But both of these examples are about the provincial government, not all the people of Alberta. And while you could argue that the government is a reflection of the people in a lot of ways, I would suggest that the schism caused by Bill 44 is a small (and admittedly anecdotal) example of the fact that the government isn’t always showing the Alberta we’d like them to — I know people who left the PC party as a result of this event as well as other issues.

Still, is this new/old report something we should be worried about? I think it probably is, a little. It means that each of us as individuals needs to do a better job of showing the rest of Canada that we aren’t just a bunch of slack-jawed, oilsands-exploiting, douchebaggy monsters. As mentioned in the article (though with poor examples provided), there’s much more to the people here than smug condescension and intolerance. But we can’t just state that, provide a few examples, and pat ourselves on the back (smugly!).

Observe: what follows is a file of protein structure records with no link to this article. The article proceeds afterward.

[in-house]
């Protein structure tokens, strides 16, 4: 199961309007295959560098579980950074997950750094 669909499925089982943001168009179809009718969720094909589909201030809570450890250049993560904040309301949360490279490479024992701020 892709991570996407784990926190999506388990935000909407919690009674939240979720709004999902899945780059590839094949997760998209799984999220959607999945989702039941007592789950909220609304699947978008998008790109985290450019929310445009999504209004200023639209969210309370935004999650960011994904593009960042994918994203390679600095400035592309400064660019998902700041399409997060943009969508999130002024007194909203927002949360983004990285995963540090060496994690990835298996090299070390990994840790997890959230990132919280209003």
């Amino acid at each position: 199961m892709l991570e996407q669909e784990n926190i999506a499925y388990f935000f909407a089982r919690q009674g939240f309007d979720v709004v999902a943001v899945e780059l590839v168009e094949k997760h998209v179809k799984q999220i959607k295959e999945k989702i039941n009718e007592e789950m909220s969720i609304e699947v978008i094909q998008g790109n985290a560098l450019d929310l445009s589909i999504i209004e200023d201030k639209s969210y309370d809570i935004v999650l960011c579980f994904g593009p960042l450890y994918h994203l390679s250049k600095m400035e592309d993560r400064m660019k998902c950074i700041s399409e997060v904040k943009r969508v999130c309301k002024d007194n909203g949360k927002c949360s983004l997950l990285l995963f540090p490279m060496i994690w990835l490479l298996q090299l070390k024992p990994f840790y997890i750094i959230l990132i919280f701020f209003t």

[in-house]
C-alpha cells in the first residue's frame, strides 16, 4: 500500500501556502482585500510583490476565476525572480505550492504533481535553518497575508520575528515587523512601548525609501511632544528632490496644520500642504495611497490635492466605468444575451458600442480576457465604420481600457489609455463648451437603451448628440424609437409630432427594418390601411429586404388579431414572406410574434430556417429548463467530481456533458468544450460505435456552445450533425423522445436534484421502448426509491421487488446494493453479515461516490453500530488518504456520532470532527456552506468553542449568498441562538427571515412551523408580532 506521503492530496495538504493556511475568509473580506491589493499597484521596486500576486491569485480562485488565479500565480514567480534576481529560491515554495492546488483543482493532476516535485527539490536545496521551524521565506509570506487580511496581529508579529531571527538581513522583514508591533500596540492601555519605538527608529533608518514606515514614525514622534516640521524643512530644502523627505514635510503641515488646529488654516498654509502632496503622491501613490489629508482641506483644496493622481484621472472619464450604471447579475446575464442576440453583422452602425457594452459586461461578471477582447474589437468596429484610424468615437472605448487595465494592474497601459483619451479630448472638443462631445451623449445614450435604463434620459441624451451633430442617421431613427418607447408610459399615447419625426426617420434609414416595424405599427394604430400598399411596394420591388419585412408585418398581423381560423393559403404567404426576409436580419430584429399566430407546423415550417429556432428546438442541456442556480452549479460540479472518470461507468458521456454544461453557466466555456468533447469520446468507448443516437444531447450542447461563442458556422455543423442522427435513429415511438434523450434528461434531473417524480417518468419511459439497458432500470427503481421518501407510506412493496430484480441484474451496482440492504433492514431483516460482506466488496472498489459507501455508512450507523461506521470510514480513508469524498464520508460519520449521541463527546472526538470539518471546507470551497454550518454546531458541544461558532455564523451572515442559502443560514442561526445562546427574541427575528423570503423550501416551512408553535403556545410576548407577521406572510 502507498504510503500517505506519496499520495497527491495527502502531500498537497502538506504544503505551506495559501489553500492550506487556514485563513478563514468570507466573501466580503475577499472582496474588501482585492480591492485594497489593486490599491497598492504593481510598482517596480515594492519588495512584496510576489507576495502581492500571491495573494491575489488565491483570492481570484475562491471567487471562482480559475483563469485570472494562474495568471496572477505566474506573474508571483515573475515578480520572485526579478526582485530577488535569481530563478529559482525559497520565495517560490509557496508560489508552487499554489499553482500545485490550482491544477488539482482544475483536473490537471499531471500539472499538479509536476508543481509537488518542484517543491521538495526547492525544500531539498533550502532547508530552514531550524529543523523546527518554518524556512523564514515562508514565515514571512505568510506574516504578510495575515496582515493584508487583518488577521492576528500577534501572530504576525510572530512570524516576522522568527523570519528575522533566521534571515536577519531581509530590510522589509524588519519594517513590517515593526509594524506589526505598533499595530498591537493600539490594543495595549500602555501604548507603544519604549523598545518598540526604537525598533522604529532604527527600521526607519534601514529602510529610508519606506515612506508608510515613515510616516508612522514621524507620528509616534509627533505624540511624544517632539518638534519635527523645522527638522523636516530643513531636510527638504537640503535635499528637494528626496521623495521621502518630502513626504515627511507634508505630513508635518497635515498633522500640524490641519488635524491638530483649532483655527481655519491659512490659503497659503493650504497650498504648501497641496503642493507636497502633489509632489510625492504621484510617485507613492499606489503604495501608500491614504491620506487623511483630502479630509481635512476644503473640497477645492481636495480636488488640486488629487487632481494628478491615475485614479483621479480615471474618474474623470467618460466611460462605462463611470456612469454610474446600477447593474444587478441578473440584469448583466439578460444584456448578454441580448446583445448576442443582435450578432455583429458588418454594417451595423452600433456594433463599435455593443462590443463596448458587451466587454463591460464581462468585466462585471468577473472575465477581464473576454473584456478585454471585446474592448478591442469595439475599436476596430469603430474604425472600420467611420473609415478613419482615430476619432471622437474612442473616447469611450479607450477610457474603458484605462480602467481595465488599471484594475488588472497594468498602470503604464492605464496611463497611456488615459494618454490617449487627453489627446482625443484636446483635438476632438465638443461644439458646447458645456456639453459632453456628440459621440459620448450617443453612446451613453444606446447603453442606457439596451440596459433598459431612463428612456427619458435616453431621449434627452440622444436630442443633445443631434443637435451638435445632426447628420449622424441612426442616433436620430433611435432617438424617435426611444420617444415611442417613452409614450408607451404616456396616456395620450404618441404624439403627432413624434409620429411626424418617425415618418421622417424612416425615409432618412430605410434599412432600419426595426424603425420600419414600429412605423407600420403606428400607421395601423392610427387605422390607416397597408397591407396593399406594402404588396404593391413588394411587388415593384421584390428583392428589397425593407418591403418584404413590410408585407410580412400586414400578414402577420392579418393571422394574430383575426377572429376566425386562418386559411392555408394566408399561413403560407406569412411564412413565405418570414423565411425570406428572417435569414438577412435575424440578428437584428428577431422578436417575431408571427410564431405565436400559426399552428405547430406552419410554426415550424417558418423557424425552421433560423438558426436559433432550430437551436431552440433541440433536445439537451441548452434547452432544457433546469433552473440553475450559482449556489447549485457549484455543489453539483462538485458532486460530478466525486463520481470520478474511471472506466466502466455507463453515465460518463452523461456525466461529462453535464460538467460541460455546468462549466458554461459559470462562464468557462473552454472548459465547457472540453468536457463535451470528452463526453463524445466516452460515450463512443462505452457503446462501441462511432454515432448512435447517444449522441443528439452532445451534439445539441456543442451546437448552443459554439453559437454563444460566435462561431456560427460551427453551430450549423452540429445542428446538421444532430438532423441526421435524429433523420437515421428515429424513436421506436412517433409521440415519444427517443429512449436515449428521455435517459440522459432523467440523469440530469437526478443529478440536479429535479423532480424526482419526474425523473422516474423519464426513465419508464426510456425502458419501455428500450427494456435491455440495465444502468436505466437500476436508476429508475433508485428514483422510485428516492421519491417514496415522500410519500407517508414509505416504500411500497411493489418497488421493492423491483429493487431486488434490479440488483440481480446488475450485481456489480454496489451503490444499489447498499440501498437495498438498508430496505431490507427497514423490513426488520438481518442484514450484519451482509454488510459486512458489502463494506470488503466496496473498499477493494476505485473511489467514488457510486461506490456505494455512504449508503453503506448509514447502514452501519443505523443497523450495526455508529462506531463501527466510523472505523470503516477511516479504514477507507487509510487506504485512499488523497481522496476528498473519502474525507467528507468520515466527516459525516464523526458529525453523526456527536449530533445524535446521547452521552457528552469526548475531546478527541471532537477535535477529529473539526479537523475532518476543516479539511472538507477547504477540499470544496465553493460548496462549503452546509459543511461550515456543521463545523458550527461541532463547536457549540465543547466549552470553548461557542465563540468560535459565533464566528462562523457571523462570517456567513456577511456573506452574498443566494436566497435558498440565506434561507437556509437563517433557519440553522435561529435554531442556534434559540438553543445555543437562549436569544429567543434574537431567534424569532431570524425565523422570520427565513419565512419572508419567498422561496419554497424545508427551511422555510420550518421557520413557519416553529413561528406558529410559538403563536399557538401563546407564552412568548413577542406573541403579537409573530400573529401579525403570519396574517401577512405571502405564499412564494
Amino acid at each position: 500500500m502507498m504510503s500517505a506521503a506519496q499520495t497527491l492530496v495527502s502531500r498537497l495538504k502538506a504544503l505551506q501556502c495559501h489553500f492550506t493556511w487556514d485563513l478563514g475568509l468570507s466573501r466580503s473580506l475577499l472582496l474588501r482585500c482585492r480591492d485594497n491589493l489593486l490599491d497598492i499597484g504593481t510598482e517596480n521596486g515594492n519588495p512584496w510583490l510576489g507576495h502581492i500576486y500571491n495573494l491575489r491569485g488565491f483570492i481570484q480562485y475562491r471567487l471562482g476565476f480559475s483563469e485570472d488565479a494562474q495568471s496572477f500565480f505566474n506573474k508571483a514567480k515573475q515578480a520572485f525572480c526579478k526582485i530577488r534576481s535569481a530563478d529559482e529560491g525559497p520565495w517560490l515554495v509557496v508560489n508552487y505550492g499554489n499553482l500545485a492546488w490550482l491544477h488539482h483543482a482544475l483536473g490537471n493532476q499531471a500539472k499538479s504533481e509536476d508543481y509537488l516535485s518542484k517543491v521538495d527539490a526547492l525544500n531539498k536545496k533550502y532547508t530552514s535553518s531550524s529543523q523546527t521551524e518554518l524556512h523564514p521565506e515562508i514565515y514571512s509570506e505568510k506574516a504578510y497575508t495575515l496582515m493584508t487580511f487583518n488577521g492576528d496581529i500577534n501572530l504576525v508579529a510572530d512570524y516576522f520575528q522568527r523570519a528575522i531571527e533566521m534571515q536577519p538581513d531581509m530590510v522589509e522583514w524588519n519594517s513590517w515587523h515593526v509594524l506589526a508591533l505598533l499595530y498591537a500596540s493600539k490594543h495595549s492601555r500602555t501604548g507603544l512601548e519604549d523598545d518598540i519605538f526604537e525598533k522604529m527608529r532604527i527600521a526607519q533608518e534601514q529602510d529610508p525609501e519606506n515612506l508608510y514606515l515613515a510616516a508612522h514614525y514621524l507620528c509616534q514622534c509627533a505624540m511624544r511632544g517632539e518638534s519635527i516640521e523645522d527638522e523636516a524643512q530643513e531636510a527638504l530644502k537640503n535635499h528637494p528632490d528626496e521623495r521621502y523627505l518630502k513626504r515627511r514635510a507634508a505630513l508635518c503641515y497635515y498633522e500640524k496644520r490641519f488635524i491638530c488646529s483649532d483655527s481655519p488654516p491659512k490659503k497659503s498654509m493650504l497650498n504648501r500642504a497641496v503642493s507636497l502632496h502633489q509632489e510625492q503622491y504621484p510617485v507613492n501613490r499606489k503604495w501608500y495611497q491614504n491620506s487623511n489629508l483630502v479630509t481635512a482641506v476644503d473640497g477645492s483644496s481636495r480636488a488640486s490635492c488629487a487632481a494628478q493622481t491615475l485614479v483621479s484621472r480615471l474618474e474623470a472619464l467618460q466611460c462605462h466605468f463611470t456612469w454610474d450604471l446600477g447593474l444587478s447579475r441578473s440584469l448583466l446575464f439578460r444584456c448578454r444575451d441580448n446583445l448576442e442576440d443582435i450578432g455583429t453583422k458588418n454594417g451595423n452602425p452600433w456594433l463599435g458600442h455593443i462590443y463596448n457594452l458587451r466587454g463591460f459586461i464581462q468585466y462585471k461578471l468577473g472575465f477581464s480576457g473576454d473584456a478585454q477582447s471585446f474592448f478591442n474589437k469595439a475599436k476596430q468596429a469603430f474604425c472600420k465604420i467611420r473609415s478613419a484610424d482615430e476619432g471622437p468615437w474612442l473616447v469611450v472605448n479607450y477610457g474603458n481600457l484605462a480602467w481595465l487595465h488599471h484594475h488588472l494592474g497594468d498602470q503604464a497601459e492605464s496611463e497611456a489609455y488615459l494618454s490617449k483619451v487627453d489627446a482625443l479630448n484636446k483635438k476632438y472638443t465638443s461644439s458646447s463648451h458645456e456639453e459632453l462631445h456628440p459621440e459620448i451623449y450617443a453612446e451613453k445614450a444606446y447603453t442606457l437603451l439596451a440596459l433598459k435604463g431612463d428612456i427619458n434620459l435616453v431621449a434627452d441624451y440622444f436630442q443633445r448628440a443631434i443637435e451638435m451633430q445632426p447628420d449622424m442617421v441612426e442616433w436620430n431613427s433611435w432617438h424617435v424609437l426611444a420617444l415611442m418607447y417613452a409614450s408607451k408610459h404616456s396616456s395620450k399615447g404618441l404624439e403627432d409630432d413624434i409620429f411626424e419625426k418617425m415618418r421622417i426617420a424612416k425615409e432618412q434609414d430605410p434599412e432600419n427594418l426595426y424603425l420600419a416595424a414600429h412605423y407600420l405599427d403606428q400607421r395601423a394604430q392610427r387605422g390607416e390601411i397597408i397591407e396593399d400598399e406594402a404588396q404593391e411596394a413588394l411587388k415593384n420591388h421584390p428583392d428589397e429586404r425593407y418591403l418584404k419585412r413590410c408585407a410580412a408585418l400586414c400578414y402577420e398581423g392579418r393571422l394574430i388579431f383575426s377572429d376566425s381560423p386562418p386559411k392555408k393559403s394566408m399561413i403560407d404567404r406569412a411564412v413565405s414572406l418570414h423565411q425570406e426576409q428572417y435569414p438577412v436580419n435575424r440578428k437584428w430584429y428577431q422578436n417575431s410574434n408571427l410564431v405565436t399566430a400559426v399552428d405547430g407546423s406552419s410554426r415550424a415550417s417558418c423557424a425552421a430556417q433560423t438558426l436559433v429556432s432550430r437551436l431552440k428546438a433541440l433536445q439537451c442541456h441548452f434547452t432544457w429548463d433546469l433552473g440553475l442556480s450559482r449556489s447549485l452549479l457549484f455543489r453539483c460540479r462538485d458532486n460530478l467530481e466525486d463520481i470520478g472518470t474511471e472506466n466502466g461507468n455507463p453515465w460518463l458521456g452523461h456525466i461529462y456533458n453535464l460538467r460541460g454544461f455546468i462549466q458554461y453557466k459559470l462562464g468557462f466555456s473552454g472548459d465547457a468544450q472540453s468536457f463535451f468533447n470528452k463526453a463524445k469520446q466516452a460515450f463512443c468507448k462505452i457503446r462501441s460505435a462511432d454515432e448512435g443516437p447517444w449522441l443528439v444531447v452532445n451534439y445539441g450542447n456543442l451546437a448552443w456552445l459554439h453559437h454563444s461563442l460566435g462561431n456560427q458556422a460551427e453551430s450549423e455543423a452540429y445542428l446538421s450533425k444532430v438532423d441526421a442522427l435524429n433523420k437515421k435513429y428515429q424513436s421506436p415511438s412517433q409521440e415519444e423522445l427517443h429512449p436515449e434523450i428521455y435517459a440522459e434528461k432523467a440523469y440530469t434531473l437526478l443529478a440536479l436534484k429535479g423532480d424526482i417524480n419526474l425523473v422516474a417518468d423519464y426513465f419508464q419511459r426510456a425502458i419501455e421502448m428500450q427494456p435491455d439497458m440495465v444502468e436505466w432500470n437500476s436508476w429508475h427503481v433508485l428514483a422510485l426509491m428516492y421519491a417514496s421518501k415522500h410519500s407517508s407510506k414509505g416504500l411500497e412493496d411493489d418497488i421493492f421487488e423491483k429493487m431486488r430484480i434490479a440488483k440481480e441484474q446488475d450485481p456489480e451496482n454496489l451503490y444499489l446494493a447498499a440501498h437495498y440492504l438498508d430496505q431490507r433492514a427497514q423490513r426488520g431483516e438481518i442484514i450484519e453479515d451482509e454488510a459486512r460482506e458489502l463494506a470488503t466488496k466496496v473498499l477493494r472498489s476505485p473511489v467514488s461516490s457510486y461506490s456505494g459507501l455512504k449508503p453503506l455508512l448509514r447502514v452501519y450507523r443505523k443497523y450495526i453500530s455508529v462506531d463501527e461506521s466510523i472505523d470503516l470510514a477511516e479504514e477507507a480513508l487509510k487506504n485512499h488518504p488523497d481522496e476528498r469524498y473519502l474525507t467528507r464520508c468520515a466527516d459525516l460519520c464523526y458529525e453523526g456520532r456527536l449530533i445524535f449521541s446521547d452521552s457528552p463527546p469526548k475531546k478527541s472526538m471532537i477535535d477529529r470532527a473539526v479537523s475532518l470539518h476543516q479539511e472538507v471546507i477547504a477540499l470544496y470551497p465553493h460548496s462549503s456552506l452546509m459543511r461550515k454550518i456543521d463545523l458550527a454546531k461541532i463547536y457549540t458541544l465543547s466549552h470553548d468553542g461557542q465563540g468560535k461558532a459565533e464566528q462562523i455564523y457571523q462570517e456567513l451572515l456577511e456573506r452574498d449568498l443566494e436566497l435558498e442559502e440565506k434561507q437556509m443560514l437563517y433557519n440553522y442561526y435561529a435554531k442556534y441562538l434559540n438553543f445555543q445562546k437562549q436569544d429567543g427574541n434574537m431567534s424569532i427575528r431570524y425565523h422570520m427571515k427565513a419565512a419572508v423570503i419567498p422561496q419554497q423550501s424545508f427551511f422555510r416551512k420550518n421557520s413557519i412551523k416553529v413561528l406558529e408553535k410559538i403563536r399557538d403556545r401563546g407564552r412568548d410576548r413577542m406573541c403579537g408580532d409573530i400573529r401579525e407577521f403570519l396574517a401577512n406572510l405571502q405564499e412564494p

We need to prove it — to ourselves and the rest of Canada — by showing that we care deeply about our environment, that success and prosperity for Alberta means the same for the rest of Canada, and that we really don’t need to hang fake bull testicles from the hitches of our pick-up trucks.

Photo by Danny McL on Flickr

, , , , ,

10 Responses to “Alberta, you magnificent douchebag”

  1. Sarah
    March 19, 2012 at 1:54 pm #

    There’s a lot of great things about Alberta that don’t have a damn thing to do about synthetic bovine anatomy or oil sands! So much about the community in Edmonton defies labels such as “smug,” “condescending,” “uncaring” and “narrow.”

    But you’re right – it’s time we prove it! Great post. 🙂

    • Adam Rozenhart
      March 19, 2012 at 1:56 pm #

      Thanks for the comment Sarah. I agree with you, my Alberta is certainly different from the one many Canadians perceive. But we can’t just say it. We have to show it!